ILLINOIS APPELLATE COURT FIRST DISTRICT, THIRD DIVISION.
MARCH 23, 1960.
JAMES MCGURN, PLAINTIFF-APPELLEE,
OSCAR A. BROTMAN, DEFENDANT-APPELLANT.
Appeal from the Municipal Court of Chicago; the Hon. CHESTER
J. STRZALKA, Judge, presiding. Judgment affirmed.
JUSTICE BURKE DELIVERED THE OPINION OF THE COURT.
James McGurn filed a statement of claim against Oscar A. Brotman for $49.68 for wages as a janitor in a building at 2808 Diversey Avenue, Chicago, from July 28, 1958, to August 10, 1958, plus reasonable attorney's fees. The defendant denied that he employed plaintiff or that he was indebted to him. A trial by the court resulted in a judgment against the defendant of $69.68, including $20 allowed as a reasonable attorney's fee. Defendant appeals.
The report of proceedings certified by the trial judge states that the case was tried in chambers on February 11, 1959. Plaintiff testified that he was retained by the regular janitor as a relief janitor to work for the period from July 28, 1958, to August 10, 1958, that he worked during these days and that at the end of the period he demanded his wages. Defendant testified that on or about August 1, 1958, the tenants at the building complained that the rubbish had not been picked up for four days, and that he was forced to employ temporary help to remove the rubbish and clean the halls for the two-week period. He admitted the demand for wages and that he refused to pay because the plaintiff did not work at the building. Blanche Cummings, a tenant in the building, testified that she lived there for several years, and that she called defendant almost daily from July 28 to August 10 complaining that the plaintiff had not picked up the rubbish or cleaned the halls, and that she had never seen the plaintiff in the building in the two-week period. At the conclusion of the testimony the trial judge continued the case until February 27, 1959, for decision. The case was again continued until March 6, 1959, when judgment was entered for plaintiff.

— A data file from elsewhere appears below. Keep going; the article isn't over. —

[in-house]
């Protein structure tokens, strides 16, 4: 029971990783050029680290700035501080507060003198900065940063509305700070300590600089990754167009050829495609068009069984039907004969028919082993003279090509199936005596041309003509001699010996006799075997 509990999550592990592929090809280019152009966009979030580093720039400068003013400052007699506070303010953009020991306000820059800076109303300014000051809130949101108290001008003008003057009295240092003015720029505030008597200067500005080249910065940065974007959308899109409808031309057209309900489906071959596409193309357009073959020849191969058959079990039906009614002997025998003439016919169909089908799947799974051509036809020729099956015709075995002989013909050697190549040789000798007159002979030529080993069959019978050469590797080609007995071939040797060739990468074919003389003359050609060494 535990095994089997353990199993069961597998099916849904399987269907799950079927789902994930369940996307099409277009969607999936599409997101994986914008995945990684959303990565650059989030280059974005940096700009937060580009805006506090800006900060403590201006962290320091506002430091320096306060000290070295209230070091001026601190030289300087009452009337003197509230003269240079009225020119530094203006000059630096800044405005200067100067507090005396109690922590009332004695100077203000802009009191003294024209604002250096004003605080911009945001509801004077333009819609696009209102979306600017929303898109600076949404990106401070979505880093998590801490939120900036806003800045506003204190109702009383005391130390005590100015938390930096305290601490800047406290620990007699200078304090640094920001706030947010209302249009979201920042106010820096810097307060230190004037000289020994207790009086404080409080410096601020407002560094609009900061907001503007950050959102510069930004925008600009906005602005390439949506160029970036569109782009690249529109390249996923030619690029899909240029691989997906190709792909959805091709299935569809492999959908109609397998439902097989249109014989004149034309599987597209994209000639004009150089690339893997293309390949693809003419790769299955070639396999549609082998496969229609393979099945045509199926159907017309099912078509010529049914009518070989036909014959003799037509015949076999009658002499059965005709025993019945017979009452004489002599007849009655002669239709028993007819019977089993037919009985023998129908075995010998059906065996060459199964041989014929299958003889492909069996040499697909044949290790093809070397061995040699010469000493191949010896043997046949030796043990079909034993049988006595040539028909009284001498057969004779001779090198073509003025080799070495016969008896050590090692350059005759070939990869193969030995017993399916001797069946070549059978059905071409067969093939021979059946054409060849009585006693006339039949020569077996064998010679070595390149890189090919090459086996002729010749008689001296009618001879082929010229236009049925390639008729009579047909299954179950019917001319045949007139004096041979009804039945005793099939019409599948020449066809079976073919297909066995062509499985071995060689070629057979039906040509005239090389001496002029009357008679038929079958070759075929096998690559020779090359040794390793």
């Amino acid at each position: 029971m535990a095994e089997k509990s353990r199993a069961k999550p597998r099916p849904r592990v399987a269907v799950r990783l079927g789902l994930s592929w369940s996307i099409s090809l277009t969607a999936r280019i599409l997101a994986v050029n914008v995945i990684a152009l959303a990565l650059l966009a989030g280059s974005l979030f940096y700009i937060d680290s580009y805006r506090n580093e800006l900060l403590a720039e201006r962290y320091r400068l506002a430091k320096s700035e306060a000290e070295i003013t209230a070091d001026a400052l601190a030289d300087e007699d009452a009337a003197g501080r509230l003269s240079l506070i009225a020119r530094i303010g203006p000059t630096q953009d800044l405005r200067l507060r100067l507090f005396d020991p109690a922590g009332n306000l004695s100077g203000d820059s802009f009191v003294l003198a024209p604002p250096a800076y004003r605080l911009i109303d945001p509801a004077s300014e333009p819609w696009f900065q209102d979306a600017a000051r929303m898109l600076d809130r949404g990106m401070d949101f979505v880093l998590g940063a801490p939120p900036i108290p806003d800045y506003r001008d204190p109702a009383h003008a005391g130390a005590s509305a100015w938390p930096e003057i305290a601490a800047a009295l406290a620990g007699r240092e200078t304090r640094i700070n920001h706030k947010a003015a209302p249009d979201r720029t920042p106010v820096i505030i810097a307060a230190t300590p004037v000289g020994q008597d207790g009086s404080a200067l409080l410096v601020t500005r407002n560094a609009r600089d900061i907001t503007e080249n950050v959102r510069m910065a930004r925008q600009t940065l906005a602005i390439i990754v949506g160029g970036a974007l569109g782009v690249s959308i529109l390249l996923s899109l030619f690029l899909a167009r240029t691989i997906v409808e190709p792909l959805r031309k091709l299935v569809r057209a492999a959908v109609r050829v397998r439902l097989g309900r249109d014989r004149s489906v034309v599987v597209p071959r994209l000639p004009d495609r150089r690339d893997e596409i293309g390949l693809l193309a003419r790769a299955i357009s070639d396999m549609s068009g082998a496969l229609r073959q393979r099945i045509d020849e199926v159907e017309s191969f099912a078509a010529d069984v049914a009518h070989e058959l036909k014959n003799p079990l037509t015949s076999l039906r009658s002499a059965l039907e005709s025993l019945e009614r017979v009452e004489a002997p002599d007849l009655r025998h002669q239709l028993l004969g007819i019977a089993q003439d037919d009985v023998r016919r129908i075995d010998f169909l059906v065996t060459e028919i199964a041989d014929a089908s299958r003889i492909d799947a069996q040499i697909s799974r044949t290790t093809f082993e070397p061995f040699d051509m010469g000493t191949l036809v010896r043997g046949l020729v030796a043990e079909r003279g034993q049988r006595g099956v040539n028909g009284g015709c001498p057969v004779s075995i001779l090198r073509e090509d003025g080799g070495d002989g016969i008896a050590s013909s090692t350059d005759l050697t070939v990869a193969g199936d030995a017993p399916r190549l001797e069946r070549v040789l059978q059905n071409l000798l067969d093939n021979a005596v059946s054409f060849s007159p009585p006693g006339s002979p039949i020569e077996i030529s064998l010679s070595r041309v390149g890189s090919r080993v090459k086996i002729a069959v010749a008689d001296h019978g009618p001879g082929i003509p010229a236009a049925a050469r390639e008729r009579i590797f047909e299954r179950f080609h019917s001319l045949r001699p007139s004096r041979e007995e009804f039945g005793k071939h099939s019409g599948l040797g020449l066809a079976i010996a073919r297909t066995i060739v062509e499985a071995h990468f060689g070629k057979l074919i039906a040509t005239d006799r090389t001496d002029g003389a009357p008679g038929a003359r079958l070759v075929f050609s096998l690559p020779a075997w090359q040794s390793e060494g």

On March 9, 1959, defendant filed a verified petition to vacate the judgment and for a new trial, stating that on March 6, 1959, at 2:10 P.M. the trial judge advised defendant that he had entered a judgment against him because the trial judge had "since the trial on February 11, 1959, spoken to a cousin of his who lived in the same block as the building in which the building owned by your petitioner is located; and that further he spoke with one of the plaintiff's employers outside the court and felt the plaintiff was reliable." On March 6, 1959, the court denied this motion.